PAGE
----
This large painting, measuring a generous 35¼ by 42 inches, was shown at a number of important shows, including the Carnegie International and the Architectural League of New York’s annual exhibit. In 1928, Schmitt sent the painting to the director of Miss Thomas’ School in Stamford, Connecticut, in payment of his children’s tuition there. It next appears at a sale at the New York’s Berry-Hill Galleries in January 1985, before being acquired by a private collector in Connecticut. This collector lent the work to be shown at the New Canaan Historical Society from November 2010 through March 2011.
The frame looks to be the one originally chosen by Schmitt for the painting, and may be the work of Carl Schmitt’s brother Robert Schmitt. In his list of works for a show at the Wilton (CT) Public Library in 1924, the artist noted that Peace was in “R’s [Robert’s] frame.”
Peace dates from a busy time in Schmitt’s career. He first showed the work at an exhibition at the Silvermine Guild of Artists in the summer of 1923 with two fellow Guild members, painter Charles Reiffel, and Alice Morgan Wright, a sculptor. Schmitt contributed a total of 21 works to the exhibit, including such major paintings as Muses in the Valley, St. Paul the Hermit, and Temples Unfinished. It was the one of the first exhibitions of the Silvermine Guild, formed the previous year as a successor to the original Silvermine Group of Artists (also known as the “Knockers”). This was only one of the dozen or so major exhibits in which Schmitt took part during 1923, including shows at the Corcoran Gallery in Washington, the Art Institute of Chicago, the Carnegie International in Pittsburgh, National Academy of Design, the Architectural League of New York, as well as those at art museums in Cincinnati, Minneapolis, Omaha, and Detroit.
Peace is the culmination of Schmitt’s experiments in an idiosyncratic symbolic style during the early 1920s. Themes and motifs in a series of smaller paintings depicting figures in a lush forest scene, including “Little Red House” (c. 1920), and Muses in the Valley (1921), and Ancient Episode, (1922) can be seen in Peace a more refined form. In Peace, the single female figure helps to unify the composition, while the disparate images (children, birds, animals, the stylized landscape) play off her to create a satisfying whole. The colors have become more subdued, adding to the sense of harmony and repose.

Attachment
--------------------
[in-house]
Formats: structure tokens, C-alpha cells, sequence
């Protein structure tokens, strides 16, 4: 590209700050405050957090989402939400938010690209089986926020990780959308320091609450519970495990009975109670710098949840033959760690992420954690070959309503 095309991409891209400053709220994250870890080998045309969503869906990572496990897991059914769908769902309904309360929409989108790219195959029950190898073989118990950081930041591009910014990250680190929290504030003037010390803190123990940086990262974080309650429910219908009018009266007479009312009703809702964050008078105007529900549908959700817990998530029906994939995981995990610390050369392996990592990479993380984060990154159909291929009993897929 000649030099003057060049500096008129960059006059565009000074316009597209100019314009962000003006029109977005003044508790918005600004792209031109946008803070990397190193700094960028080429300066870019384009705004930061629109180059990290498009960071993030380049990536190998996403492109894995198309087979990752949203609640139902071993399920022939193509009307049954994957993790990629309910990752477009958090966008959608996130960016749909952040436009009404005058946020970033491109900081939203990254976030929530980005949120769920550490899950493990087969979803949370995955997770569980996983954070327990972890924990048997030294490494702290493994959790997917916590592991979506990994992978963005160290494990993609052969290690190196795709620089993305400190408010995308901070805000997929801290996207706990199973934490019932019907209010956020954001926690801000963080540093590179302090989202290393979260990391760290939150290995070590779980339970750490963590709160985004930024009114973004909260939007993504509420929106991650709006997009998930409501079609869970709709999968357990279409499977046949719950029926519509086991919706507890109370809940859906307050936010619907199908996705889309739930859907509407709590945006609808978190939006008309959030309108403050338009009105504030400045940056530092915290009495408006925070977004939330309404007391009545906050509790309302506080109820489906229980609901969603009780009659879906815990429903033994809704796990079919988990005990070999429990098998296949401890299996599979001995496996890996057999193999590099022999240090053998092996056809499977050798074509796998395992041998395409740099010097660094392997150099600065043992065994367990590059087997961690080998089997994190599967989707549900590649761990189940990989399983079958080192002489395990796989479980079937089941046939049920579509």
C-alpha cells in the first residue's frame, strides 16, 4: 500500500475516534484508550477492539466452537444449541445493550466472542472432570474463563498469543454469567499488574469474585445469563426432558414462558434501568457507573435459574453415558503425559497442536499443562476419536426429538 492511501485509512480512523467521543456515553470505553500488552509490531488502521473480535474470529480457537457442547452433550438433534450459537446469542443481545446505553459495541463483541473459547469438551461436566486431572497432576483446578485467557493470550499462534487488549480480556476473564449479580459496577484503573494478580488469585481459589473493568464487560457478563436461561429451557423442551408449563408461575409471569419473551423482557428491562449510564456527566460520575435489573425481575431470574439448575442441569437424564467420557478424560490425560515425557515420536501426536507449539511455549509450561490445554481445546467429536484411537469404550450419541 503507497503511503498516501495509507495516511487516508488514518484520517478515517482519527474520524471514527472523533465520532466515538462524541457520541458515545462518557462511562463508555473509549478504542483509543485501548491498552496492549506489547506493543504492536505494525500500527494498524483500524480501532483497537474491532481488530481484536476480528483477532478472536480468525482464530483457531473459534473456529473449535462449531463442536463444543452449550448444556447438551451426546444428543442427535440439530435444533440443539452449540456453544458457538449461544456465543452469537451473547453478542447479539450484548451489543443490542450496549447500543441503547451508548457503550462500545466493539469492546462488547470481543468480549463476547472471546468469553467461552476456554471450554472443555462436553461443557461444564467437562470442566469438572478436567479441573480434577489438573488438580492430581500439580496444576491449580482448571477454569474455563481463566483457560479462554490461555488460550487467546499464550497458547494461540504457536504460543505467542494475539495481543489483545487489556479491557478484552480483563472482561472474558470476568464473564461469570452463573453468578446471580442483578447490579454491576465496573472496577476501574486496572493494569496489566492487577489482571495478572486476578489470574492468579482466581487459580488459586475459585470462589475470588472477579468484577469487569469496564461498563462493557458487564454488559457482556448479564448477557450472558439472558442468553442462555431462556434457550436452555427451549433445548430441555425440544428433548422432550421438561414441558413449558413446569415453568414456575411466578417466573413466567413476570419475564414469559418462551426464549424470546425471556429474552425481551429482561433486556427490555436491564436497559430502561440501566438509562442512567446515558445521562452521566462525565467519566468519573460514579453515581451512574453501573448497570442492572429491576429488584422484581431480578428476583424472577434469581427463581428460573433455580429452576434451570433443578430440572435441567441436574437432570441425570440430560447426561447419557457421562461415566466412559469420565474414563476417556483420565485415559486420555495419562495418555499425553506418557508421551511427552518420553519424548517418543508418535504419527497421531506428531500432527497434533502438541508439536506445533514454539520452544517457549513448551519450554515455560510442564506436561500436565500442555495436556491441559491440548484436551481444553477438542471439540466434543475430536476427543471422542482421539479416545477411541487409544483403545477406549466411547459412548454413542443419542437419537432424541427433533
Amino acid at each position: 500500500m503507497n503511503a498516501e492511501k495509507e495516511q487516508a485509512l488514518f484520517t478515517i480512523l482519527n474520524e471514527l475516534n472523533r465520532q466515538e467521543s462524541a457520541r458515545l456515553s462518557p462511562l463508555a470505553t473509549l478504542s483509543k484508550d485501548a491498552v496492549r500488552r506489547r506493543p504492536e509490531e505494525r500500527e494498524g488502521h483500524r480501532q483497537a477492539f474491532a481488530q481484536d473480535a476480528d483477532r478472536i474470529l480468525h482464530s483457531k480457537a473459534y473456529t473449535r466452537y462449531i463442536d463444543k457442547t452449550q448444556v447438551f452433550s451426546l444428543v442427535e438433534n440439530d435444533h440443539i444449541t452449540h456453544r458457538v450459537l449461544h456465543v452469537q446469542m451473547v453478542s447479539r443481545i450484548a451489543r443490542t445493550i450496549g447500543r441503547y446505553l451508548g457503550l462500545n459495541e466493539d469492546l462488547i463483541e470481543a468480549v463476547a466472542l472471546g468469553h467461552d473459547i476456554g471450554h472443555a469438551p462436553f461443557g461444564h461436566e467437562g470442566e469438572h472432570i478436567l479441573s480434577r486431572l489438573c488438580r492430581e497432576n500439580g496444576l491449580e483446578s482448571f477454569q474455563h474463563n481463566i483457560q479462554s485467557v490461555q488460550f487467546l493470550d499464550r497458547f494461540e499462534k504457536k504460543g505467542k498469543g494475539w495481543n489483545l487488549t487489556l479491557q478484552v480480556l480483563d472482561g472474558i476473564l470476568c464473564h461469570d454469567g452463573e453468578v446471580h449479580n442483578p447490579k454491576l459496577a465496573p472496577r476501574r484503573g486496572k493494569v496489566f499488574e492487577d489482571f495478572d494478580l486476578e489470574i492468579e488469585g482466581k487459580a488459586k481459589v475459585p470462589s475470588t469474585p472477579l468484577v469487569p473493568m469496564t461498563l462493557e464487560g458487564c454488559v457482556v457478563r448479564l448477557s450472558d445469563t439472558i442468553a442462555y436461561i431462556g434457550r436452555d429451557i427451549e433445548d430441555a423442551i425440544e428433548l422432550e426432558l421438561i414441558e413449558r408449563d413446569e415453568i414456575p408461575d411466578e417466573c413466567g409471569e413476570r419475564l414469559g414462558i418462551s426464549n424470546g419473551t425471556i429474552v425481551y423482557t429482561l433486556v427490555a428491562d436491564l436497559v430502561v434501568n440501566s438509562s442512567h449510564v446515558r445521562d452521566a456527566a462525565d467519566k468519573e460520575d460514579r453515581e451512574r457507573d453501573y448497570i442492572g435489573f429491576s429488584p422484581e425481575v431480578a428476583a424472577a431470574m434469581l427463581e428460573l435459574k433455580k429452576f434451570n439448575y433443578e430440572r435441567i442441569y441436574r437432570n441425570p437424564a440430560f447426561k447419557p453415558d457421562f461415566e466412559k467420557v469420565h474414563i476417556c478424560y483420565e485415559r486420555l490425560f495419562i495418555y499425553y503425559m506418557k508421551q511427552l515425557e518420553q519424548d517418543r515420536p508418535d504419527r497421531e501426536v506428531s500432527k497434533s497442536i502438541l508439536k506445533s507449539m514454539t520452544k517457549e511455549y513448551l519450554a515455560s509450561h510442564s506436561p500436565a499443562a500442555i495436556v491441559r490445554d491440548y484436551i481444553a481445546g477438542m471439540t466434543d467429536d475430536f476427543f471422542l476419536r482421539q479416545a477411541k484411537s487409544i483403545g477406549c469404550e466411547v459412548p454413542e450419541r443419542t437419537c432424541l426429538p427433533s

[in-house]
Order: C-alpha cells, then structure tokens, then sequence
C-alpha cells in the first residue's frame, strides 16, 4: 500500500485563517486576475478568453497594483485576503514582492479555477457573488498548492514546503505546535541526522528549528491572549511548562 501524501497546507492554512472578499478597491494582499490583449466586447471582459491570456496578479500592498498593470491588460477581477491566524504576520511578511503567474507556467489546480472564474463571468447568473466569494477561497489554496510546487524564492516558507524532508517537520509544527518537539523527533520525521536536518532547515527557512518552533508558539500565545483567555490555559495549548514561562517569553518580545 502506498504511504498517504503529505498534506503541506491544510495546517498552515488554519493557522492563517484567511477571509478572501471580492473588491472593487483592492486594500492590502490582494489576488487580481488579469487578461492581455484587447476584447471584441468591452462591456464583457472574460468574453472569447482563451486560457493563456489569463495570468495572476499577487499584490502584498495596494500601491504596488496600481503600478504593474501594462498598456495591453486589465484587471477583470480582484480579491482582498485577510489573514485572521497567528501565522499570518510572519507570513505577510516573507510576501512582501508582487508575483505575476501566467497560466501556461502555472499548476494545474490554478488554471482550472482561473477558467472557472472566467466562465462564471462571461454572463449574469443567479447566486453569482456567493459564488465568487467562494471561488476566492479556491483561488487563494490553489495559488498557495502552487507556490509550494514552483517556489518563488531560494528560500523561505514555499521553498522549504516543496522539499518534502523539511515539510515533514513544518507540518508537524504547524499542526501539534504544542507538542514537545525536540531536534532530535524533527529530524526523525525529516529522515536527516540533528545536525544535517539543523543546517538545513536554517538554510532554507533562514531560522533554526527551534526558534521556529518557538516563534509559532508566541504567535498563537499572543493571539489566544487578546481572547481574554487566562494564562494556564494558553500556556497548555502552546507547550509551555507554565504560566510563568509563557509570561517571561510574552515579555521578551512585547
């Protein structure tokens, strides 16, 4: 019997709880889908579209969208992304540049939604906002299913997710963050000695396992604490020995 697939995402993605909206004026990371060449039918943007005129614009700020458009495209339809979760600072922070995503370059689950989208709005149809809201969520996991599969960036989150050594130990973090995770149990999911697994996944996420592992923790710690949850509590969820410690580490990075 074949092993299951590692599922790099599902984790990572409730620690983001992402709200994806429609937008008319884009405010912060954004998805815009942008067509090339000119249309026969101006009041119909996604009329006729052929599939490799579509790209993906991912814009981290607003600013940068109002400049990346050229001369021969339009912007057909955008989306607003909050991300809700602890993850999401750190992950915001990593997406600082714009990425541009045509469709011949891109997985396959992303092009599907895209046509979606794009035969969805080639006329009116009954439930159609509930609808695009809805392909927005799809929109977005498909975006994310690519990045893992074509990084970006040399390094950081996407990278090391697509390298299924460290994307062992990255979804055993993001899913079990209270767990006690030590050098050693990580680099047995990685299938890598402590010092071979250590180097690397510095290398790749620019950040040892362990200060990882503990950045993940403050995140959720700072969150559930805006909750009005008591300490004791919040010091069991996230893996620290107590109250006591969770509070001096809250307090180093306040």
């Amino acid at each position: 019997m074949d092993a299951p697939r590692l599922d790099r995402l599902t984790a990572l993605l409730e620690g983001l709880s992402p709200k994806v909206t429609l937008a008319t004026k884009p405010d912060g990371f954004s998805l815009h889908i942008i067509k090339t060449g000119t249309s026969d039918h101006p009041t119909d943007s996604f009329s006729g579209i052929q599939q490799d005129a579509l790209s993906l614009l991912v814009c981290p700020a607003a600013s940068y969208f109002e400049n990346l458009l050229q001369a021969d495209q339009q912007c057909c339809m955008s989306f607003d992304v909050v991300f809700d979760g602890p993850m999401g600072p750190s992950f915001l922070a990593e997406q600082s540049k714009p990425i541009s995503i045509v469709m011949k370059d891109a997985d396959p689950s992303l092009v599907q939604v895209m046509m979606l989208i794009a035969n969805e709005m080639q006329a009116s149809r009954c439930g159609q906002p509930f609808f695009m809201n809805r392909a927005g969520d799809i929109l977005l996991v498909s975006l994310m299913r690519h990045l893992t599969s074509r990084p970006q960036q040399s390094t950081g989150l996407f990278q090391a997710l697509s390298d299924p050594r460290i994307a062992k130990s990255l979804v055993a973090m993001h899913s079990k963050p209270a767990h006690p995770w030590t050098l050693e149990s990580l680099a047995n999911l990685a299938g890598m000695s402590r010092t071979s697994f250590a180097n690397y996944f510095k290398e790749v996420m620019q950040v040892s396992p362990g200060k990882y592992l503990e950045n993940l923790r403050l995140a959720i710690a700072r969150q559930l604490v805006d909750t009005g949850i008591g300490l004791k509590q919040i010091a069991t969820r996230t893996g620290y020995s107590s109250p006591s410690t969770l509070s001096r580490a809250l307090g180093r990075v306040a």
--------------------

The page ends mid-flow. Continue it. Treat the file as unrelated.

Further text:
The painting received some of Schmitt’s most favorable reviews. A critic of the 1924 Carnegie International exhibition in the Pittsburgh Sunday Post declared, “Carl Schmitt, in ‘Peace,’ seems to us to have one of the most logical paintings in the exhibition. To us this picture explains the reason for painting, which is simply that a painter should control forms in space in an arrangement of utter beauty.”
The same writer goes on to compare Schmitt favorably to the well-regarded artist and author Rockwell Kent, then famous for his excursions to far-away locales: Schmitt “has a capacity for development that few painters possess. He is talented and serious in his determination to put onto canvas the ideas that possess him. Rockwell Kent finds his adventures by removing his physical body to remote places but Carl Schmitt achieves the same separation from the entanglements of routine life by the use of intelligence alone. Kent is the pagan, Schmitt is the Christian knight bent on high endeavor.”